Larry Earnest, Station Director
Rohwer Research Station
140 Experiment Station Loop
P.O. Box 155
Rohwer, AR 71666
The Station’s emphasis is row crop research on cotton, corn, rice, soybeans, grain sorghum, wheat, and bio-energy crops with objectives focusing on crop fertilization and soil fertility; variety testing; weed, insect, and disease management; agronomic crop production practices including rotation and cover crops; and irrigation research. The work is coordinated with the overall research program of the Arkansas Agricultural Experiment Station to help solve problems related to agricultural production in southeast Arkansas.
- Encompasses 634 acres in Desha County located near the intersection of Hwy 138 and Hwy 1
- Approximately 580 tillable acres
- Multiple soil textures that range from silt loam to clay with the primary series including the Sharkey and Desha clays and silt loams, Hebert silt loam, and Rilla silt loam series
- Soils are generally alkaline from long-term irrigation using water from the alluvial aquifer
- Staff consists of the director, fiscal support analyst, 3 research associates, and 3 full-time farm employees
- Meeting facility with seating capacity of 150
- 580 acres in precision-graded fields for research and production
- 85 acres under overhead lateral and pivot irrigation
- 304 acres with silt loam texture
- 330 acres with clay loam or clay texture
- Mixing, storage, and containment area for pesticide research
- Field and specialized research equipment for crop planting, maintenance, irrigation and harvest.
- Dry lab facility for plot/seed preparation, cleaning, and storage
In 1957, the Agricultural Experiment Station established the Southeast Branch Experiment Station at Rohwer to provide research and demonstration fields as a basis for recommendations to southeast Arkansas farmers, many who had returned from WWII eager to pursue new ideas and innovation in practices, machinery, inputs, and other technologies. John Baxter of Baxter Land Company gifted 134 acres to the new branch station and the AES purchased another 500 acres bringing the total to 634 acres representative of the soils of the region. The U.S. Department of Interior established a fish farming experiment station on 200 acres adjoining the station, but ceased operations in the 1970s and the land was made available through a long-term lease for use by the Agricultural Experiment Station until 2018.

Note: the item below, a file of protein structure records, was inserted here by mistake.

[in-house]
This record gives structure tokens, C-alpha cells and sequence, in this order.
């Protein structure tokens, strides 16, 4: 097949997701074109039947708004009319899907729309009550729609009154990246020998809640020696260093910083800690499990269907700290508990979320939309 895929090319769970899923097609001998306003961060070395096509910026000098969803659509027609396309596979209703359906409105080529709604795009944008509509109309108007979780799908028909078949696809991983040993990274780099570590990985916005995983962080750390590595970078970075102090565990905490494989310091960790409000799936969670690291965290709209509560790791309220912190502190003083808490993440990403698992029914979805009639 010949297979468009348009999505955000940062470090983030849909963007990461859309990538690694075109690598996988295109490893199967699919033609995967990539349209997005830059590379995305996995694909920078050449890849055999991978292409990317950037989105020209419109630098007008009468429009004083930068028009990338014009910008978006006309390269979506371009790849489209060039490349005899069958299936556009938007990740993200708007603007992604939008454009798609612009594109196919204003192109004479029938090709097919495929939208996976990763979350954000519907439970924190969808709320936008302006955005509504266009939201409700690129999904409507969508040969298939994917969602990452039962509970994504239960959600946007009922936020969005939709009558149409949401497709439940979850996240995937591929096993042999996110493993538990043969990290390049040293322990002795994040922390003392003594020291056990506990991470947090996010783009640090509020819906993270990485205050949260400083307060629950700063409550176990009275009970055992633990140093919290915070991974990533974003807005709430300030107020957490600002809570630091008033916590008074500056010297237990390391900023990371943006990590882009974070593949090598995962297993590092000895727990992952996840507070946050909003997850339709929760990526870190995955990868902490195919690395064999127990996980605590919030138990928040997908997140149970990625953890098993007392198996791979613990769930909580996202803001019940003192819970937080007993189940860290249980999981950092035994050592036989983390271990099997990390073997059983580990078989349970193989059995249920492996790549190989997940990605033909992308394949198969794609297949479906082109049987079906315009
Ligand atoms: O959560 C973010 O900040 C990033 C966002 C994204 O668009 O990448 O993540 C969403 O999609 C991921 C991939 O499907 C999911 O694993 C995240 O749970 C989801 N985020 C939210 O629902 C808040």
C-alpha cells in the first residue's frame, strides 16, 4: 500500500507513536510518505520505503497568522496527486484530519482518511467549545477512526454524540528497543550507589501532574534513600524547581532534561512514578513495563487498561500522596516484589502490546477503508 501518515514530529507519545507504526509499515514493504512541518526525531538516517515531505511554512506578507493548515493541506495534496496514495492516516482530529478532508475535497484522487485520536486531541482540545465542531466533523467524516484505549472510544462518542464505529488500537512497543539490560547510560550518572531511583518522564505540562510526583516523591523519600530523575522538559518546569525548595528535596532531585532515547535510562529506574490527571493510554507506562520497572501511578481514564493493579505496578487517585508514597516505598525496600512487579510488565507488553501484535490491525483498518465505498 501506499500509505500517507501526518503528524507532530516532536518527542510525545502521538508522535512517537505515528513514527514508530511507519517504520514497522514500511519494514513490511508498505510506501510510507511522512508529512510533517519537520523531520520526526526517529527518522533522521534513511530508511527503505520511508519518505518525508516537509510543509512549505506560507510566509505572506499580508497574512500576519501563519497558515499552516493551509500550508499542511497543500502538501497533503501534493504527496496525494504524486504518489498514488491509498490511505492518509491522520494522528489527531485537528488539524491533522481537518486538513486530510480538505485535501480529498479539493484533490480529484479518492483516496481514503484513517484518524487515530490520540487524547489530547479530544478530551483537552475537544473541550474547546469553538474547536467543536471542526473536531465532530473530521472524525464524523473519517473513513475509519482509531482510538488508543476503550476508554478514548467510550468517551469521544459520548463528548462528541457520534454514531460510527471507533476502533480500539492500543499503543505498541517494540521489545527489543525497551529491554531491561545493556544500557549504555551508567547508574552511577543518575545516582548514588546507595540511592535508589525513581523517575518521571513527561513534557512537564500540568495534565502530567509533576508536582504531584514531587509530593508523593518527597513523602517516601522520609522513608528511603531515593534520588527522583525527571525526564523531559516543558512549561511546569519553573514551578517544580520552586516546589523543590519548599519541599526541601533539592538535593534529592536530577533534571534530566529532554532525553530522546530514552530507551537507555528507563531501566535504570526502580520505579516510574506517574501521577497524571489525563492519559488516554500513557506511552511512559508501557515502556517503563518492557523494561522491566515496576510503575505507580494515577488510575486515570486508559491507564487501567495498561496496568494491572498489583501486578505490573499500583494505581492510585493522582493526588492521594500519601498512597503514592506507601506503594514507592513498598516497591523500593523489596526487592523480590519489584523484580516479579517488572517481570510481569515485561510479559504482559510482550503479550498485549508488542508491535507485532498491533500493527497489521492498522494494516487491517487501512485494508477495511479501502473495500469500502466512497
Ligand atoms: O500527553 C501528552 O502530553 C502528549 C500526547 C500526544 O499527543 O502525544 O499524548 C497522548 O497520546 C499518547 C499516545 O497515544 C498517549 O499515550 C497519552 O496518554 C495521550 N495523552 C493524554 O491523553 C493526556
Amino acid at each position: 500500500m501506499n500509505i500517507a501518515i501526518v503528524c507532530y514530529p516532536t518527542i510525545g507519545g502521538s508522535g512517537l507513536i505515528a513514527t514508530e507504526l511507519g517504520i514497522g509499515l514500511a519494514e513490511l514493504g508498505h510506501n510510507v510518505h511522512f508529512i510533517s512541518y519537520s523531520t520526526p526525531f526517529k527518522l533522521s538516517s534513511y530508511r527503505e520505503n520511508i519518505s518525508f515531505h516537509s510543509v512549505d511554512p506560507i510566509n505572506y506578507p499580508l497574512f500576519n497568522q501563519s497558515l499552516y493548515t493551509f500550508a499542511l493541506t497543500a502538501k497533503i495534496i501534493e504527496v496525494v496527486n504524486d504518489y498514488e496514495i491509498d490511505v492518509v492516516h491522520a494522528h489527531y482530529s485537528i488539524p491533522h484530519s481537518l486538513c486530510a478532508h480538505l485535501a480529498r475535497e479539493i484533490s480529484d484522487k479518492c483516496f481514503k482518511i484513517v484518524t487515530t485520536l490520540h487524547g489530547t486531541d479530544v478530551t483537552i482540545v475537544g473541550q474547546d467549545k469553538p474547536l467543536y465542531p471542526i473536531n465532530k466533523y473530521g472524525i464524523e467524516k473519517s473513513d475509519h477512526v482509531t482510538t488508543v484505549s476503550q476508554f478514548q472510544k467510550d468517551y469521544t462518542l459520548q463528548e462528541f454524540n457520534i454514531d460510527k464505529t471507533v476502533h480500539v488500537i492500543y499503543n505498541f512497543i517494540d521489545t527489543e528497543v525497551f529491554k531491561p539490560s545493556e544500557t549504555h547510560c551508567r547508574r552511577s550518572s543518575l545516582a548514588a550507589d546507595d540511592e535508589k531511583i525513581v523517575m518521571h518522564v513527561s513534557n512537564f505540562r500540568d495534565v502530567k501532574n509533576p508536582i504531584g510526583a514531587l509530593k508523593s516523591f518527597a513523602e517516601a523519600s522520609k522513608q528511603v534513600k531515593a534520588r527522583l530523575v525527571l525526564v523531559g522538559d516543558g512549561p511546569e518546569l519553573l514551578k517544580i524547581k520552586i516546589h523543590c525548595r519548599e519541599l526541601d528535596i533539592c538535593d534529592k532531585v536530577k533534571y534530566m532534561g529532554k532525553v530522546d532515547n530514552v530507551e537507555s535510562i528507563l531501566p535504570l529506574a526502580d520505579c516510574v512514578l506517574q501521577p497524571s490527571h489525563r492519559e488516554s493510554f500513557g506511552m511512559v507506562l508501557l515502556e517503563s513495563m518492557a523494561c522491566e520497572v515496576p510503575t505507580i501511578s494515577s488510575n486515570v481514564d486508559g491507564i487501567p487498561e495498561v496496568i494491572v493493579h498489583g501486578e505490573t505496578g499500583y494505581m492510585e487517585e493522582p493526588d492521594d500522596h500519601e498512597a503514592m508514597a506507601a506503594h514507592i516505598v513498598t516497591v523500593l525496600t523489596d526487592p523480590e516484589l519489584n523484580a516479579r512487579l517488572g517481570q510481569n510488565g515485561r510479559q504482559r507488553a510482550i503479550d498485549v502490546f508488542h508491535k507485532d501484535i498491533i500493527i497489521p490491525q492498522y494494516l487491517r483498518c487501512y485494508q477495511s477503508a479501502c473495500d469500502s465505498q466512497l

Part of the land now occupied by the Rohwer Research Station was used for the Rohwer Relocation Camp for Japanese Americans from 1942 to 1945. Some 274 men from the Rohwer camp volunteered for military service during the war while their families remained under detention. They served in the 442nd regimental combat team, one of the army’s most decorated units, and many died in Italy, France, and Germany, where they freed prisoners at the Dachau concentration camp.
Not all area farmers embraced the idea of mixing science with farming, but the credibility of the Rohwer station increased year by year as more and more farmers adopted the new research-proven practices. A major advantage was the ability of the station to test experimental varieties of crop seed under local soil and environmental conditions.
Improvements to the station over the years include precision leveled fields; a lateral-move, overhead irrigation system; new irrigation wells; and modern tillage, planting, and harvesting equipment. Research has grown to an average of 175 field trials with about 18,000 plots per year. In 1977, the Rohwer station was made a division of the newly created Southeast Research & Extension Center (SEREC) at Monticello. A new headquarters building with laboratory and meeting space was constructed in 2008. In 2018, the Rohwer Research Station became a separate unit under the Agricultural Experiment Station with the closure of SEREC.